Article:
You’re reading Significant Digits, a daily digest of the numbers tucked inside the news. This column will be on holiday until Jan. 2 — see you in the new year.
Claas Relotius, a superstar journalist for the German magazine Der Spiegel, turned out to be less a journalist and more a fabulist, reminiscent of The New Republic’s Stephen Glass. Relotius invented quotes, characters, places and scenes and passed them off as nonfiction. He was found out thanks to the suspicions and reporting of another Der Spiegel reporter, Juan Moreno, who was working with him on a story about the U.S.-Mexico border. Relotius resigned this week; he’d written 55 articles for Der Spiegel. [Spiegel Online]
$12.8 billion cash injection
Altria, the maker of Marlboro cigarettes, is investing $12.8 billion in Juul, giving the real-cigarette company a 35 percent stake in the e-cigarette company. Juul, a company that makes nicotine delivery devices adored by teens, is now worth more than Airbnb and SpaceX. [Bloomberg]
3,200 Islamic State prisoners
Kurdish fighters in Syria are discussing releasing some 3,200 Islamic State prisoners, according to a monitoring group and a Western official. The reports come a day after President Trump ordered the withdrawal of American troops from Syria. “If they are released, it’s a real disaster and major threat to Europe,” an unnamed official told the Times. [The New York Times]
The travel plans of some 10,000 people at the U.K.’s Gatwick Airport, the country’s second largest, were ruined thanks to drones. For hours, no flights took off or landed despite sunny skies as drones were repeatedly seen hovering over the airfield in what appeared “to be a deliberate attempt to disrupt flights,” according to the airport. [NPR]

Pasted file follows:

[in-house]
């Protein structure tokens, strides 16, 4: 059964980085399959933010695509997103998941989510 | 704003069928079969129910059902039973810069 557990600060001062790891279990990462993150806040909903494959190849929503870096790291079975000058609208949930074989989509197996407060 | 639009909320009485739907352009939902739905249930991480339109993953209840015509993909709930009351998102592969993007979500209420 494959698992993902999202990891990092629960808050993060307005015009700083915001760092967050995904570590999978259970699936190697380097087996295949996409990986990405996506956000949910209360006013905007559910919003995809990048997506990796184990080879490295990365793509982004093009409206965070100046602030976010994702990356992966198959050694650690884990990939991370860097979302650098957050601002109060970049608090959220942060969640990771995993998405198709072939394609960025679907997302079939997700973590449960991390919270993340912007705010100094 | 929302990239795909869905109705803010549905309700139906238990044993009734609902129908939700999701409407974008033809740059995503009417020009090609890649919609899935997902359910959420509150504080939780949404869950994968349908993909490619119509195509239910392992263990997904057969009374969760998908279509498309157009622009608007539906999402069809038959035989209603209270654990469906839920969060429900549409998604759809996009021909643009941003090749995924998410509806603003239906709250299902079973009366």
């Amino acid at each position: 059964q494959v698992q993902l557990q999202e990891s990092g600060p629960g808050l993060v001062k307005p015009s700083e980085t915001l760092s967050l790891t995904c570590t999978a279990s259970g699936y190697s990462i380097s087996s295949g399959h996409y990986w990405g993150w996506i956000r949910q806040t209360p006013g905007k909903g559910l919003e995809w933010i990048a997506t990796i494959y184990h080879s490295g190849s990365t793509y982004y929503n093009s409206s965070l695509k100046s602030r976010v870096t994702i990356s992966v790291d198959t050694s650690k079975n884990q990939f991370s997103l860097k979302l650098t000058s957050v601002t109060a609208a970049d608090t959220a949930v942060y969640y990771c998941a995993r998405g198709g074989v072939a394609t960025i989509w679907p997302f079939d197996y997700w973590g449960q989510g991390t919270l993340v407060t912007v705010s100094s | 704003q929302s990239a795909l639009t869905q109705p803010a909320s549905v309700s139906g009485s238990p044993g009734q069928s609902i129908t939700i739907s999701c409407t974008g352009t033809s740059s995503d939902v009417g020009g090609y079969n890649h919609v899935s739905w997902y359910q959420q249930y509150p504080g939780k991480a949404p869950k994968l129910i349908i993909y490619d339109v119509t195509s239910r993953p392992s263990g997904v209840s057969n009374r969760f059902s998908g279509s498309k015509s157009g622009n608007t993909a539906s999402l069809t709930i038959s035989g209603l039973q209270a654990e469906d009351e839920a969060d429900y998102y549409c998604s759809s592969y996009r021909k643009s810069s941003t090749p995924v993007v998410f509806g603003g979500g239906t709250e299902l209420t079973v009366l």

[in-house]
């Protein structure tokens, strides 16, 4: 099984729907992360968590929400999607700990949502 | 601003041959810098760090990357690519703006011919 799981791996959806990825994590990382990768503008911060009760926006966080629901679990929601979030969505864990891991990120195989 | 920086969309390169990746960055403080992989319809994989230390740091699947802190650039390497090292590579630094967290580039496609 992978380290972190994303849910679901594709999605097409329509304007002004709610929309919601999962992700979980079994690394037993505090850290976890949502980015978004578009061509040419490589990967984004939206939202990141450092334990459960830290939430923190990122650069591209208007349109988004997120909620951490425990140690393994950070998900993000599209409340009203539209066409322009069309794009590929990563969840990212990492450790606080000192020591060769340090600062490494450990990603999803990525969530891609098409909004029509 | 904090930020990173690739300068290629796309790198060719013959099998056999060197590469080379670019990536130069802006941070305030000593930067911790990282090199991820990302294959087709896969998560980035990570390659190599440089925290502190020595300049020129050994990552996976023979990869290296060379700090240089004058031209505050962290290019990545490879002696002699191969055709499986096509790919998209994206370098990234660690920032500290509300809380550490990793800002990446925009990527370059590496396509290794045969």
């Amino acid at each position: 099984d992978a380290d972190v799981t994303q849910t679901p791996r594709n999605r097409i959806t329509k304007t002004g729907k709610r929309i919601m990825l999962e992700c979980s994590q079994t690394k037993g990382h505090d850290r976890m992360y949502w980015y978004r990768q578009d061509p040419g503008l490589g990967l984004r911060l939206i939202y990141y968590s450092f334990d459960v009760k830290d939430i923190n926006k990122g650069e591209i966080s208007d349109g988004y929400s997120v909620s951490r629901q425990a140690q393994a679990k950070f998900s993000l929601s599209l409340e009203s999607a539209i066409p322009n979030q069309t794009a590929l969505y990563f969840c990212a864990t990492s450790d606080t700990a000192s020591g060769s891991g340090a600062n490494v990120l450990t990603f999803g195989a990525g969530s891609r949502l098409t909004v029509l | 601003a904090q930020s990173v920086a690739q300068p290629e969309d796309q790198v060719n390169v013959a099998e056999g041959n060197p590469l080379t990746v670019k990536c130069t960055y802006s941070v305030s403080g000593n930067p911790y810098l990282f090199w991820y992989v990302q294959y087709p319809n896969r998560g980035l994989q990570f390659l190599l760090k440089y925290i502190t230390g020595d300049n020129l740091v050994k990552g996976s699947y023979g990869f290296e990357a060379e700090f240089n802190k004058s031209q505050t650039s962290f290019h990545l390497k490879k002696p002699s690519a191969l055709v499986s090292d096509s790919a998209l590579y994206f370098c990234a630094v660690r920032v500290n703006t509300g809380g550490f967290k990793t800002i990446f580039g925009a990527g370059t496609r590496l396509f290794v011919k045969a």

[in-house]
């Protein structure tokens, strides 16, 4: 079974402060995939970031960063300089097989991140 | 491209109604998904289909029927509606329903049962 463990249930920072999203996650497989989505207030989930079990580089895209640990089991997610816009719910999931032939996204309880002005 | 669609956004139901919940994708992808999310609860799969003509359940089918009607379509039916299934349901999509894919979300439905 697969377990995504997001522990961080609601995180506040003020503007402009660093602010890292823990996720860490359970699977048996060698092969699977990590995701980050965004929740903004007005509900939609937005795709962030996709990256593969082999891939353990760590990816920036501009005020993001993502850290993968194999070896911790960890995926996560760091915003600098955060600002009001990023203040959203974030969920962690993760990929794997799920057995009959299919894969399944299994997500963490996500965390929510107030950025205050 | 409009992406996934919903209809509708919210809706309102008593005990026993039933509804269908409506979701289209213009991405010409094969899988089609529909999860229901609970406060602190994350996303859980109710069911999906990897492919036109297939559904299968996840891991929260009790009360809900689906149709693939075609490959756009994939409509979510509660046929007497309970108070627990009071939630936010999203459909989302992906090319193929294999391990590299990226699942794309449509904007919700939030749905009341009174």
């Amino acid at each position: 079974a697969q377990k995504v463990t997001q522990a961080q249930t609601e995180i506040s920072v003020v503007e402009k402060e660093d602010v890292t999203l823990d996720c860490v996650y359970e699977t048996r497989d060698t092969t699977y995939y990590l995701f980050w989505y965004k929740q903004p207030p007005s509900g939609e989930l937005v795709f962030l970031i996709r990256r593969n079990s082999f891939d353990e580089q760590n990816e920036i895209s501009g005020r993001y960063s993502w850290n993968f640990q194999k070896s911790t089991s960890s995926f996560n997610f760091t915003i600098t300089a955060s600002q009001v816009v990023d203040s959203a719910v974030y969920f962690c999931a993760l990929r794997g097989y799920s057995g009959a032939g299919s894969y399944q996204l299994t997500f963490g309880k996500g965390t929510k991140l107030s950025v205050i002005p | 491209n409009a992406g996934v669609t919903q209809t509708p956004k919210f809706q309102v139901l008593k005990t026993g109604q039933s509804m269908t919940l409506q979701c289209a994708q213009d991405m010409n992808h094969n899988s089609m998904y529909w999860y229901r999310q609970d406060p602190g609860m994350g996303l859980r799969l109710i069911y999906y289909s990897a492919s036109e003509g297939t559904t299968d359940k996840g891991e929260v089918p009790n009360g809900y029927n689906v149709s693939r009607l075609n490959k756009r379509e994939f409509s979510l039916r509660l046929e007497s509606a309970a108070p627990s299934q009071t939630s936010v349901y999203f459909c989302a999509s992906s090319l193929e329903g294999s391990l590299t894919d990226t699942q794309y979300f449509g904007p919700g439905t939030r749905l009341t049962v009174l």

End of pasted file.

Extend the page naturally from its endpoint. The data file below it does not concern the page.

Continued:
5.2 percent of available free agents
Baseball’s offseason, known as the hot stove league, has gone cold in recent years. As of last week, 50 days after the end of the World Series, only 5.2 percent of available free agents had signed big league contracts for guaranteed money. That was lower even than at the same time last year — 5.4 percent — which was in turn lower than each of the four years before that. Teams appear less willing to spend money on players over 30, and teams appear to have collectively realized that they can wait out the free agents and get the better of the market. [FiveThirtyEight]
130,000 people in a year
The population of Puerto Rico fell by 130,000 between July 2017 and July 2018, according to the Census Bureau. Puerto Rico had already been in the midst of a 12-year recession and a decade-long population decline, which was exacerbated by Hurricane Maria in September 2017. Its population sits at about 3.2 million. [CBS News]
Love digits? Find even more in FiveThirtyEight’s new book of math and logic puzzles, “The Riddler.” It’s in stores now! I hope you dig it.
If you see a significant digit in the wild, please send it to @ollie.